Justice Anthony Kennedy provided the swing vote in a narrow 5-4 Supreme Court decision Wednesday striking down the Defense of Marriage Act (DOMA), which had defined marriage as between a man and a woman for federal purposes, and had allowed states to ignore legal same-sex marriages in other states. Separately, the Court decided that proponents of California’s Proposition 8, which upheld traditional marriage but was struck down by lower courts, lack standing to challenge those courts’ rulings, meaning that Proposition 8 is invalid.
DOMA was passed by Congress and signed into law in 1996 by President Bill Clinton. Critics at the time charged that it violated the Full Faith and Credit clause of the Constitution, which requires states to honor contracts, public records, and court decisions from other states. Kennedy maintained in his ruling that the Court’s decision only applies to those marriages that are already legal and does not legalize same-sex marriage in states that do not provide it, though those states must honor such marriages from other states.
One of the immediate consequences of the Court’s decision to strike down DOMA is that members of same-sex married couples who are applying for green cards for foreign spouses will now be able to sponsor those spouses for immigration, provided their marriages were legally conducted in the U.S. or overseas.
Three dissenting opinions were written–one by Chief Justice John Roberts, and one each by Justices Antonin Scalia and Samuel Alito. Chief Justice Roberts acknowledged in his dissent that the majority opinion was based on federalist principles; Scalia charged that the majority’s decision effectively prevents advocates of traditional marriage from supporting current law by casting their views as abhorrent. He noted that “the Constitution does not forbid the government to enforce traditional moral and sexual norms.”
Scalia, like Roberts, emphasized that the Court lacked jurisdiction to hear the DOMA case because it presented no actual controversy, since the litigant (who was fighting an estate tax) had won in the lower courts. Instead, Scalia said, the Court was intervening to resolve a constitutional issue without any particular controversy before it–something it does not have the power to do. He charged that the majority sought to exert judicial supremacy: “It envisions a Supreme Court standing (or rather enthroned) at the apex of government, empowered to decide all constitutional questions, always and everywhere ‘primary’ in its role,” he wrote.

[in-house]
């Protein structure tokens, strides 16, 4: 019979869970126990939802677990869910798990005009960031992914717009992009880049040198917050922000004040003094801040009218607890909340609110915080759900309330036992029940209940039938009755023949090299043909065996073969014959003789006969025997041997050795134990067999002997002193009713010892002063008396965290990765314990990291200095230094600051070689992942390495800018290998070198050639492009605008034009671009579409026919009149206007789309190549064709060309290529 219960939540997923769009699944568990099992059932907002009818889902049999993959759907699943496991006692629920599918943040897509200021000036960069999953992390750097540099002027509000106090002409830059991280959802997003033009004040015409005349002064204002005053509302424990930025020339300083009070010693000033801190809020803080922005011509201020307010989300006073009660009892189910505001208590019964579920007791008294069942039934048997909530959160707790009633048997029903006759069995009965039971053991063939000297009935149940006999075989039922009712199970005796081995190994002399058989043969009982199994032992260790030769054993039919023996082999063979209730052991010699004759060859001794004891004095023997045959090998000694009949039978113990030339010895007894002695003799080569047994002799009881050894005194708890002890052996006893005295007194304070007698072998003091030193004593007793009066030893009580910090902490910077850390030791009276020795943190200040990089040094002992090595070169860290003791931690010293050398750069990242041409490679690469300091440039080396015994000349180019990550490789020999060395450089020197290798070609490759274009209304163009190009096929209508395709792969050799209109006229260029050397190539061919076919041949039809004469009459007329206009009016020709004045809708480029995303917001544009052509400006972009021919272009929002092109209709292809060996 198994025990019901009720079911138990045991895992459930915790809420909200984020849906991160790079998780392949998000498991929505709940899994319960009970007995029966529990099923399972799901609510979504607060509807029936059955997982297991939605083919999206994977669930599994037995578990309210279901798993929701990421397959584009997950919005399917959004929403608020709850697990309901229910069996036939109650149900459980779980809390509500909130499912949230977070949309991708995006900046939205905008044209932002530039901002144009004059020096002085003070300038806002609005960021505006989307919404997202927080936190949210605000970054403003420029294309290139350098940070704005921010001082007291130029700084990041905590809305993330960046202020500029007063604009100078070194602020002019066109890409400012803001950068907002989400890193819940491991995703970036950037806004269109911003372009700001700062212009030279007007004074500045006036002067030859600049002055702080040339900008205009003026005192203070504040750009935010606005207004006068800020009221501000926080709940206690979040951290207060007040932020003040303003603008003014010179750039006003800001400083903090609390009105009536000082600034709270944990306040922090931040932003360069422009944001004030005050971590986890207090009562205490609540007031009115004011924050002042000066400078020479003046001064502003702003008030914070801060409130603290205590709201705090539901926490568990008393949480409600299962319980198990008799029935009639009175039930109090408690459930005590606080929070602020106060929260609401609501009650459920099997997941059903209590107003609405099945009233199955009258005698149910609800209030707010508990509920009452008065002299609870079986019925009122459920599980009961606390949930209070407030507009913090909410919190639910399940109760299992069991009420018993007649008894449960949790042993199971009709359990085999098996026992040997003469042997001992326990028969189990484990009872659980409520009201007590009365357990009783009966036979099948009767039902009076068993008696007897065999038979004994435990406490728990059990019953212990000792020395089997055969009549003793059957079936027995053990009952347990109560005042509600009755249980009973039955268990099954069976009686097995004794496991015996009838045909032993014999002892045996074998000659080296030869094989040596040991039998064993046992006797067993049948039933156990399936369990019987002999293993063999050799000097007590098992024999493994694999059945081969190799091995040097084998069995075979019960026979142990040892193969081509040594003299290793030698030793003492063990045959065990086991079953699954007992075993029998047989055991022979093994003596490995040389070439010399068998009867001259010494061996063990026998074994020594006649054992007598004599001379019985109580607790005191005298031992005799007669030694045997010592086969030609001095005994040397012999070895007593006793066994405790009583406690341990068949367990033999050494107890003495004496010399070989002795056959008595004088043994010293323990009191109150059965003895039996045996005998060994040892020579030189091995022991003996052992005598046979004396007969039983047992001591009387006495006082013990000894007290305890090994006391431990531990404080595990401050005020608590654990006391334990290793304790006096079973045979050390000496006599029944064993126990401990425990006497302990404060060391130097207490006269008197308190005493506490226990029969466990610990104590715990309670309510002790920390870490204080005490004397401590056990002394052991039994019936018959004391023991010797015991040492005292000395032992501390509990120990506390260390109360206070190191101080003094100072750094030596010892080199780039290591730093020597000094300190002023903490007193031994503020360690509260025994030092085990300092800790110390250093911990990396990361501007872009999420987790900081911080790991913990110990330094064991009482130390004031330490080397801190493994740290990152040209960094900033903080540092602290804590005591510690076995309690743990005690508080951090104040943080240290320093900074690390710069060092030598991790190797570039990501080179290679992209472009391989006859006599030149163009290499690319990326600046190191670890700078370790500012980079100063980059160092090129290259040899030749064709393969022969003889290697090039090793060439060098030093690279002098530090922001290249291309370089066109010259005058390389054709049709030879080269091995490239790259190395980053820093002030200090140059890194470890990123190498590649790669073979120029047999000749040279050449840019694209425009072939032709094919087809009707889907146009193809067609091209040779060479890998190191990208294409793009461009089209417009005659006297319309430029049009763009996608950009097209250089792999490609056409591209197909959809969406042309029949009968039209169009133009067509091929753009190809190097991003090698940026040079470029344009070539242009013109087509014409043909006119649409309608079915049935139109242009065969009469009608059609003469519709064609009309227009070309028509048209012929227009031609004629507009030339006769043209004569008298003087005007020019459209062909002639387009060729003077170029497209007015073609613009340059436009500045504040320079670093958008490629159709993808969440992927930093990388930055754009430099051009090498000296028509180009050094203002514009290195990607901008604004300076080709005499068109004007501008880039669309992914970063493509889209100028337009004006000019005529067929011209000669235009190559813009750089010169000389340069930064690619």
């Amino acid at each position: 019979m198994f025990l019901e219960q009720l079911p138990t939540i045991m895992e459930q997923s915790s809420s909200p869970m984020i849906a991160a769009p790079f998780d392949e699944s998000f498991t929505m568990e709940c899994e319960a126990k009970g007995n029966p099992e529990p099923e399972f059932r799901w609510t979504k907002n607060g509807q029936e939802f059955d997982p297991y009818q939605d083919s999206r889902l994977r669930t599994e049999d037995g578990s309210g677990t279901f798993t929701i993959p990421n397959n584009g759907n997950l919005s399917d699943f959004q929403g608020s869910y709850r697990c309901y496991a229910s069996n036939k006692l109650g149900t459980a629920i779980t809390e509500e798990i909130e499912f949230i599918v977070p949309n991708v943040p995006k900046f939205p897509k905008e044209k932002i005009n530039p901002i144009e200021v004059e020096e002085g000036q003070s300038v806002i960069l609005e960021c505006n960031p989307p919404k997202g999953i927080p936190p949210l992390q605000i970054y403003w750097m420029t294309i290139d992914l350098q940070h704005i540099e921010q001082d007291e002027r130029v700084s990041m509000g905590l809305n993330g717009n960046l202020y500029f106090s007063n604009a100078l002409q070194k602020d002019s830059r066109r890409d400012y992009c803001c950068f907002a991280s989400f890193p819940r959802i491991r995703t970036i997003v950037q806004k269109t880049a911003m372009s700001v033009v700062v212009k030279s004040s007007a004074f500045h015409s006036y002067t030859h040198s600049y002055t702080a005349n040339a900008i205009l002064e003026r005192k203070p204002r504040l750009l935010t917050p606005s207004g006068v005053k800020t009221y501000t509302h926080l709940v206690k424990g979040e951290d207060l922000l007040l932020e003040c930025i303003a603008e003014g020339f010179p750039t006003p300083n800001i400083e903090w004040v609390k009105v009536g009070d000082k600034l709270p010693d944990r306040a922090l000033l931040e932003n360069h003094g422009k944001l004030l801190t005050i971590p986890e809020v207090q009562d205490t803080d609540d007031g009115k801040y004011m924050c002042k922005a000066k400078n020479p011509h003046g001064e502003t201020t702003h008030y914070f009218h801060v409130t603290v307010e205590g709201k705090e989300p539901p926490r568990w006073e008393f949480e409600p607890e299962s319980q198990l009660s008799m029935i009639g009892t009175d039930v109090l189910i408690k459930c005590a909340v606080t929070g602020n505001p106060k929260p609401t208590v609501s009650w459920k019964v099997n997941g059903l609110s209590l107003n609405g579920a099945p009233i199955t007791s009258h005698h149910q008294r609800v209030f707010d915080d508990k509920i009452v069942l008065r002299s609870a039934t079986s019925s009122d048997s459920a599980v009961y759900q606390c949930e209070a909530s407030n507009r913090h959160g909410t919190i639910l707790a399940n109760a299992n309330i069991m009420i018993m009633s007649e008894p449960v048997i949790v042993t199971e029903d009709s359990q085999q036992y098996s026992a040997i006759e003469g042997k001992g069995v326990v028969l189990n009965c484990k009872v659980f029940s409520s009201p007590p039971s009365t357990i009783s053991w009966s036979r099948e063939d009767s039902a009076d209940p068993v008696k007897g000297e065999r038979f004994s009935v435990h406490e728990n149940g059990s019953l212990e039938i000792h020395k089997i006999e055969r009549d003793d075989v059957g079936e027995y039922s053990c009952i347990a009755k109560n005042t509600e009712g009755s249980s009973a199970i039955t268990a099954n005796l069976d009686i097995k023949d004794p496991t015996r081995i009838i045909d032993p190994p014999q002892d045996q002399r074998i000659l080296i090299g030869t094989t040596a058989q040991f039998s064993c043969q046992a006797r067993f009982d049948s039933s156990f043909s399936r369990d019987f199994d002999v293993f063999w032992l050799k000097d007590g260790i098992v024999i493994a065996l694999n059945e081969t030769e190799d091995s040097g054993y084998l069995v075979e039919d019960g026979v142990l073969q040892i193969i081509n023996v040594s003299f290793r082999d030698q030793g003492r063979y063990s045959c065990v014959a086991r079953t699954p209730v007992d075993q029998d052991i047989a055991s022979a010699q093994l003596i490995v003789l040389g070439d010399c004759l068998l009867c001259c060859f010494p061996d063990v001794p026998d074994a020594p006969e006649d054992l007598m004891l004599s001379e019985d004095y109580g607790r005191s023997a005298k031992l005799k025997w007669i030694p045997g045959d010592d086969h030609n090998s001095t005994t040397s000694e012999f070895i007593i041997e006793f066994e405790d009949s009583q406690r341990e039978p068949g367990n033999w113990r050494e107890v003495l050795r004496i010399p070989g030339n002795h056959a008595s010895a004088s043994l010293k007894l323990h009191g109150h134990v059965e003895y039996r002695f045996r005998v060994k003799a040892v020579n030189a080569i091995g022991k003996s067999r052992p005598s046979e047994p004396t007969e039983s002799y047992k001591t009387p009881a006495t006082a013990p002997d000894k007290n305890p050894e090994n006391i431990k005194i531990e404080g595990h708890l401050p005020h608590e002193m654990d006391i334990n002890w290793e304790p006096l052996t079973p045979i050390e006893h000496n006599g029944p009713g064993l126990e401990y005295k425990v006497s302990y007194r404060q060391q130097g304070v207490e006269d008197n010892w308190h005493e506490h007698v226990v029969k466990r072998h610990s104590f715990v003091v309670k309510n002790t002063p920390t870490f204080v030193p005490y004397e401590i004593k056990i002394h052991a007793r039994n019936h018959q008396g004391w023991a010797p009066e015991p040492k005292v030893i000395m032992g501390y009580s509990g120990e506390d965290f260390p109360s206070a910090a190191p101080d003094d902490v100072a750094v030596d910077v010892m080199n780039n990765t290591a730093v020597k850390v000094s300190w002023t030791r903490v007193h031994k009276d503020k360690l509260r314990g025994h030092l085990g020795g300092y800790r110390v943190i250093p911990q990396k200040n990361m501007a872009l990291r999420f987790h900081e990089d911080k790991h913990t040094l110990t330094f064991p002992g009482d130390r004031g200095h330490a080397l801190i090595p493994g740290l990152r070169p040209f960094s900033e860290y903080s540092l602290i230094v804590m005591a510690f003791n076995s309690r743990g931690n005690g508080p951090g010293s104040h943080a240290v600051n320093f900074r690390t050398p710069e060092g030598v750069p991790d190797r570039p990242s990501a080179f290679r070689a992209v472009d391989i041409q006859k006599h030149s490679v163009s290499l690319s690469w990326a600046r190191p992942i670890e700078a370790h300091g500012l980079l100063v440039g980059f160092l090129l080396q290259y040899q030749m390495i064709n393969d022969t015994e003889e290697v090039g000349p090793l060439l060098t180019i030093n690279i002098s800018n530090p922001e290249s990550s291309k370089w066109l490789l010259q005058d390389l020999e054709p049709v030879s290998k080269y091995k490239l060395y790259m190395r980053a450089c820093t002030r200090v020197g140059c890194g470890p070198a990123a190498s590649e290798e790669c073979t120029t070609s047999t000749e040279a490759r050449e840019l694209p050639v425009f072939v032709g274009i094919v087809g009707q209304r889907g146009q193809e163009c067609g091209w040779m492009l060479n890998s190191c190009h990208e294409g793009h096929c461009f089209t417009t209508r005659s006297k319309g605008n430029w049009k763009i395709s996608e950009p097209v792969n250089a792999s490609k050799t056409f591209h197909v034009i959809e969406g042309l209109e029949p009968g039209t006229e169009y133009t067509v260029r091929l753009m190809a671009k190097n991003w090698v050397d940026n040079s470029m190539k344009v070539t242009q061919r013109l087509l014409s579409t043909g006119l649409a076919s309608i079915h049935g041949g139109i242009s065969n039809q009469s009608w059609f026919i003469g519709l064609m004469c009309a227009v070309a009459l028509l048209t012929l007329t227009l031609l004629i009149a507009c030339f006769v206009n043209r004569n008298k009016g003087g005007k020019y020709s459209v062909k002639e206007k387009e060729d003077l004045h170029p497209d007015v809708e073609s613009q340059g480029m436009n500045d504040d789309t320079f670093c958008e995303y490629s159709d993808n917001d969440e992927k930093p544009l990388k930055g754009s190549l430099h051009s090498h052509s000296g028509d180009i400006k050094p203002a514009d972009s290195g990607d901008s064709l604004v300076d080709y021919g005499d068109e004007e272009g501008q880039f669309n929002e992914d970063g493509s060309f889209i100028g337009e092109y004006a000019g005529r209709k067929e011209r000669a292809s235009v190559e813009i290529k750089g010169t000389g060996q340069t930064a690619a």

On Proposition 8, the Court declined to issue a substantive ruling, meaning that while same-sex marriage will be permitted in California, the issue is not decided for other states. The majority opinion, issued by Chief Justice Roberts and joined by Justice Antonin Scalia, holds that the Court does not have the power to decide the case. On this occasion, Justice Kennedy was in the dissent. Proponents of same-sex marriage were mildly disappointed by the ruling, which they hoped would strike down similar propositions across the nation.
The dissent, written by Kennedy, points out that the litigants only brought the case because California’s own government had refused to defend Proposition 8 in court. Under state law, Kennedy notes, a suit may be brought when the state’s own officials fail to defend a law in court–and that alone should have granted standing. “The Court’s reasoning does not take into account the fundamental principles or the practical dynamics of the initiative system in California, which uses this mechanism to control and to bypass public officials–the same officials who would not defend the initiative, an injury the Court now leaves unremedied.”
Overall, the two gay marriage decisions today represented a victory for advocates of same-sex marriage, but also upheld the principle of state powers–a pattern for the Roberts court, which has tended to uphold liberal legislation and views but has re-affirmed federalist principles once thought to be in decline. As with other state powers decisions by the Roberts court, however, these decisions could limit the ability of citizens of those states to decide complex matters for themselves, strengthening officials’ power at the expense of voters.